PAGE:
The Institute of Vegetable and Floriculture Science, NARO (NIVFS) conducts basic and innovative research to support the breeding and cultivation of vegetables and ornamental plants, reduction of environmental impact, and development of technologies for sustainable production, improvement of quality, and efficient distribution etc.
The NARO International Symposium on "Strawberry Production in Japan" was organized by Institute of Vegetable and Floriculture Science, NARO (NIVFS) at the WINC Aichi conference room at Nagoya, Aichi on February 13, 2018. The symposium focused on the present status of strawberry production in Japan and East Asia.Read more.
A collaborative research of NIVFS with Suntory Global Innovation Center Ltd. led to the birth of the world's first true blue chrysanthemum. Genetic modification involving two genes associated with pigmentation resulted in the formation of flowers with blue petals. This result facilitates the expansion of flower color variation in chrysanthemum, increase the potential value of the flowers, and open possibilities and new applications that may contribute to the expansion of the flower industry.Read more.
A collaborative research of Tohoku University, NARO Institute of Vegetable and Floriculture Science, Kagawa Prefectural Agricultural Experiment Station, and Kyushu University revealed the mechanism underlying the resistance of Asparagus kiusianus, a wild relative of cultivated asparagus (A. officinalis) against stem blight disease caused by Phomopsis asparagi. Transcriptome analysis of the two species after inoculation with P. asparagi identified the genes related to asparagus stem blight resistance. The results are expected to contribute to the development of the world's first stem blight-resistant asparagus variety that will eventually reduce the application of chemical fungicides and reduce the production cost of domestically produced asparagus. Read more.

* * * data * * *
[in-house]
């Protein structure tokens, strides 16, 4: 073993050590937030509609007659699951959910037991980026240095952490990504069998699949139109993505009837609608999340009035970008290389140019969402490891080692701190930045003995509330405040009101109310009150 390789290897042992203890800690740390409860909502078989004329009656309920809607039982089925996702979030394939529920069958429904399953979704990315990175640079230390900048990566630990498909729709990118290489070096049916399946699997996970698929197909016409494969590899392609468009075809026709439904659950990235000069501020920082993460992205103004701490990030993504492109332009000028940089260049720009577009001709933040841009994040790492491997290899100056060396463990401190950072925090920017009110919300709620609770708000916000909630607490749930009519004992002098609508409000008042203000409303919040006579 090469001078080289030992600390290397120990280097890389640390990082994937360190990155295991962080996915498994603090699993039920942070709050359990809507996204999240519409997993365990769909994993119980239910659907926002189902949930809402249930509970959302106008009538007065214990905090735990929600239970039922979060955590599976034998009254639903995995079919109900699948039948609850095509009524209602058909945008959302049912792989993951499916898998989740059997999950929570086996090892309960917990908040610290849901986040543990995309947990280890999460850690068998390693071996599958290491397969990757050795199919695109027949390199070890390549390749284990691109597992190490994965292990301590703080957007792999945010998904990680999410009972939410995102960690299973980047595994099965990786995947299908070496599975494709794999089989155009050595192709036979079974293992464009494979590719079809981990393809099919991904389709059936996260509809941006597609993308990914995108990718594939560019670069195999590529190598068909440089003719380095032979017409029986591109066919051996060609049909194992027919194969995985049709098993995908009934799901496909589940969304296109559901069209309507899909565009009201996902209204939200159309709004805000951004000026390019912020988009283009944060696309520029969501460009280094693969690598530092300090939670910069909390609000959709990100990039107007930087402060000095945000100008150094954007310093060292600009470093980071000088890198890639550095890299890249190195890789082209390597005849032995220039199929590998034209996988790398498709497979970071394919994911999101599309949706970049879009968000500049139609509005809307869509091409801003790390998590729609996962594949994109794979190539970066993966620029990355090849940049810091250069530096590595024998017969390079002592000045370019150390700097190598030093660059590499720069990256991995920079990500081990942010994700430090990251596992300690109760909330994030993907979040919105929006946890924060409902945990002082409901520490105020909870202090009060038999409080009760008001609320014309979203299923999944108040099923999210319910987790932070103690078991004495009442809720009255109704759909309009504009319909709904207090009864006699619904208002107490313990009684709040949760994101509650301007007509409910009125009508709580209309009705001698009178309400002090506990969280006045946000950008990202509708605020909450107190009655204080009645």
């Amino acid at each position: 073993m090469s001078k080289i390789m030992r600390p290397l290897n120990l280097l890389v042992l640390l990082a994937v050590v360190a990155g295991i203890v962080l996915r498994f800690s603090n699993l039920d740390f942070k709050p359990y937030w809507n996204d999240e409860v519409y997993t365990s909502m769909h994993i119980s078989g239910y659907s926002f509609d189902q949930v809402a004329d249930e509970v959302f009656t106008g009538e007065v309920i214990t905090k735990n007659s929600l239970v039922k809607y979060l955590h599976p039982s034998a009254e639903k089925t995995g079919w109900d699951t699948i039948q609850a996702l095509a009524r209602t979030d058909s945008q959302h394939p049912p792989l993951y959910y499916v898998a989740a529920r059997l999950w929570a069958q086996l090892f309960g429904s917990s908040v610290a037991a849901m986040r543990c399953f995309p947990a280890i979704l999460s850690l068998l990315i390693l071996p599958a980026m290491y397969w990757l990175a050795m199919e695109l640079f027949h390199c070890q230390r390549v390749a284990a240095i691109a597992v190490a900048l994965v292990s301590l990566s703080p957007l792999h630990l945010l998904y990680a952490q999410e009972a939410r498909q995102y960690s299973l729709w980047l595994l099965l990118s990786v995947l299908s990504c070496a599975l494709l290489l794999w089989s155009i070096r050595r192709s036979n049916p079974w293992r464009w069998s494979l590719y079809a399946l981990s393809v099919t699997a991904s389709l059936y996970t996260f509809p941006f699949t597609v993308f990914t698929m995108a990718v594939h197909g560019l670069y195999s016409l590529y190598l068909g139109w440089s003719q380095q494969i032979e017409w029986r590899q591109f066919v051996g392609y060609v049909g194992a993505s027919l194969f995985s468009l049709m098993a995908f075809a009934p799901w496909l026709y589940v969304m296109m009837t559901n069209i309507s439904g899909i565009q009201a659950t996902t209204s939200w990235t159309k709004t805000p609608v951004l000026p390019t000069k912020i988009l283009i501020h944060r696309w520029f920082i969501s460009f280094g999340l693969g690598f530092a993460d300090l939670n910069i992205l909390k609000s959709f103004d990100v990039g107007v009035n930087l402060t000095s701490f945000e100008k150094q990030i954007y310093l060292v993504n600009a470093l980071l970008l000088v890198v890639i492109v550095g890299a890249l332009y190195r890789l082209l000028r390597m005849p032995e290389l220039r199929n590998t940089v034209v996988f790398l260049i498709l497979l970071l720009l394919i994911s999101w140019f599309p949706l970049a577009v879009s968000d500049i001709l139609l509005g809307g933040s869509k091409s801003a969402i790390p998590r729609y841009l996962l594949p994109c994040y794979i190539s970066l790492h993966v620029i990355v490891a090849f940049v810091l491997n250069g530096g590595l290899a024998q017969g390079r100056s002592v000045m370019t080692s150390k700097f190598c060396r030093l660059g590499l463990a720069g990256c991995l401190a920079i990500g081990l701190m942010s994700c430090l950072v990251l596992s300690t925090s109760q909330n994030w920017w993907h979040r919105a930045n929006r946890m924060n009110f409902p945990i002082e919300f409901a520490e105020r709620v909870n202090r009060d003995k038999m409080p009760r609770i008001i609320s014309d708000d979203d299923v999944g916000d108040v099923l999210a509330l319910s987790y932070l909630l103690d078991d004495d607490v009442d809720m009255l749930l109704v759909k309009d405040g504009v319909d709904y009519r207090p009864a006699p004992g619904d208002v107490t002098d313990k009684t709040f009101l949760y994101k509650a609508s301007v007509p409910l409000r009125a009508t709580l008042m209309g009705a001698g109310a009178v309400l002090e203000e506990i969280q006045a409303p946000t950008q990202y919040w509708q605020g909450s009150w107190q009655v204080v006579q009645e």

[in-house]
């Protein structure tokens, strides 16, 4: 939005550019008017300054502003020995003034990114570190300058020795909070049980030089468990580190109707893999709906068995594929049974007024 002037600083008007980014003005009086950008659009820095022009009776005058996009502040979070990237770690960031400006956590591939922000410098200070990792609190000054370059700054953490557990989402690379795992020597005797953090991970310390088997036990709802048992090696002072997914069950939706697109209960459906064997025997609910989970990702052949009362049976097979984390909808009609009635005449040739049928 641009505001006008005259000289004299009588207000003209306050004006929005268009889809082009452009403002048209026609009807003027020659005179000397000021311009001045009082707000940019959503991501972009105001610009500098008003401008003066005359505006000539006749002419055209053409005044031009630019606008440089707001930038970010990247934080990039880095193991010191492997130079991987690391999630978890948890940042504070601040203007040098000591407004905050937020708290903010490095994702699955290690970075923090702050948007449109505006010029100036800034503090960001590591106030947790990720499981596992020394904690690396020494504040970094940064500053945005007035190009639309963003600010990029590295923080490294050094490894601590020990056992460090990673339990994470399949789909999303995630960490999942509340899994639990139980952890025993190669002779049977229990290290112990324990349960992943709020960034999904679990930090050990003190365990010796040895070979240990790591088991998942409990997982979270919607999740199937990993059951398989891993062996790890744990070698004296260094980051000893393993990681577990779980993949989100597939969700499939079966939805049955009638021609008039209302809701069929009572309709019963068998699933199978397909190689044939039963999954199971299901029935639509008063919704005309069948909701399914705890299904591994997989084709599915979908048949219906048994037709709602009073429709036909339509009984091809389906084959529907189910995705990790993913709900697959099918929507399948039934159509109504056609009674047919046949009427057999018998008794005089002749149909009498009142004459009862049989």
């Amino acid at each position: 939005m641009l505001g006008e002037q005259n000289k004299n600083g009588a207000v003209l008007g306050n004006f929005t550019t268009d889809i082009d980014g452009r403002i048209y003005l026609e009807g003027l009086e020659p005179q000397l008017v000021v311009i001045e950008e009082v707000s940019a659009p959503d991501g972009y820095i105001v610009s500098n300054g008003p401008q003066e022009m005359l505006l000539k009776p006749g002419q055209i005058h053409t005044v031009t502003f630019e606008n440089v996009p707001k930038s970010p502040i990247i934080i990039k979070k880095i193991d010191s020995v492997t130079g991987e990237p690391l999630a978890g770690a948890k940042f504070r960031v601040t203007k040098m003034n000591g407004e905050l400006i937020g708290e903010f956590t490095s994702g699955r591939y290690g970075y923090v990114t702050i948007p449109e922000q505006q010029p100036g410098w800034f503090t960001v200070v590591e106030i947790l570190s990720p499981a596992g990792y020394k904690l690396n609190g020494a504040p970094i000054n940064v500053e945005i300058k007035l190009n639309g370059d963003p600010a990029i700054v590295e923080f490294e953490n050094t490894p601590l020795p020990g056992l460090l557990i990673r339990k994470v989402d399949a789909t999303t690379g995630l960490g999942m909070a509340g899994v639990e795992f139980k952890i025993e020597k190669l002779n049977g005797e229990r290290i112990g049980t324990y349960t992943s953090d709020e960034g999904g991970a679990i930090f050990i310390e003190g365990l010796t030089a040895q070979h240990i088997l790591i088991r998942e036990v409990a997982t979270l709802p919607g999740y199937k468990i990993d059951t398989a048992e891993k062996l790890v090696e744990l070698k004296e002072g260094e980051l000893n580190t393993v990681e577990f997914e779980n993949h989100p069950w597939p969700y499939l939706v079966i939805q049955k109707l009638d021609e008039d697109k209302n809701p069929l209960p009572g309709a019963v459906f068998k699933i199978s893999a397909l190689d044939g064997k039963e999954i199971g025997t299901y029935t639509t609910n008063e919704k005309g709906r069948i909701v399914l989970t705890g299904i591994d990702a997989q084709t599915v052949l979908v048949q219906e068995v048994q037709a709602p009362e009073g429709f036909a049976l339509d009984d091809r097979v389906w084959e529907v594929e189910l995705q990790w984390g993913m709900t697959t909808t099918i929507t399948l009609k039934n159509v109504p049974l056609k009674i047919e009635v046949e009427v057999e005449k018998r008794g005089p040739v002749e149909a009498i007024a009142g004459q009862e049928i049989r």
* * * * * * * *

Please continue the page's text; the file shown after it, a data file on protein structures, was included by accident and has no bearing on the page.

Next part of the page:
Mutations in chrysanthemum have been successfully introduced by gene editing technology. This is the first report in the world of genome editing in a higher polyploid plant, chrysanthemum which has been difficult due to its large genome with very little information available so far. Researchers from the Institute of Vegetable and Floriculture Science, NARO have succeeded in obtaining a chrysanthemum with mutation in yellowish-green fluorescent protein gene inducing reduction in fluorescence by editing the genome of a transgenic chrysanthemum expressing the fluorescent gene and generating axillary bud derived plants. The genome editing technology is expected to become a promising method in improvement and breeding of chrysanthemum cultivars. Read more.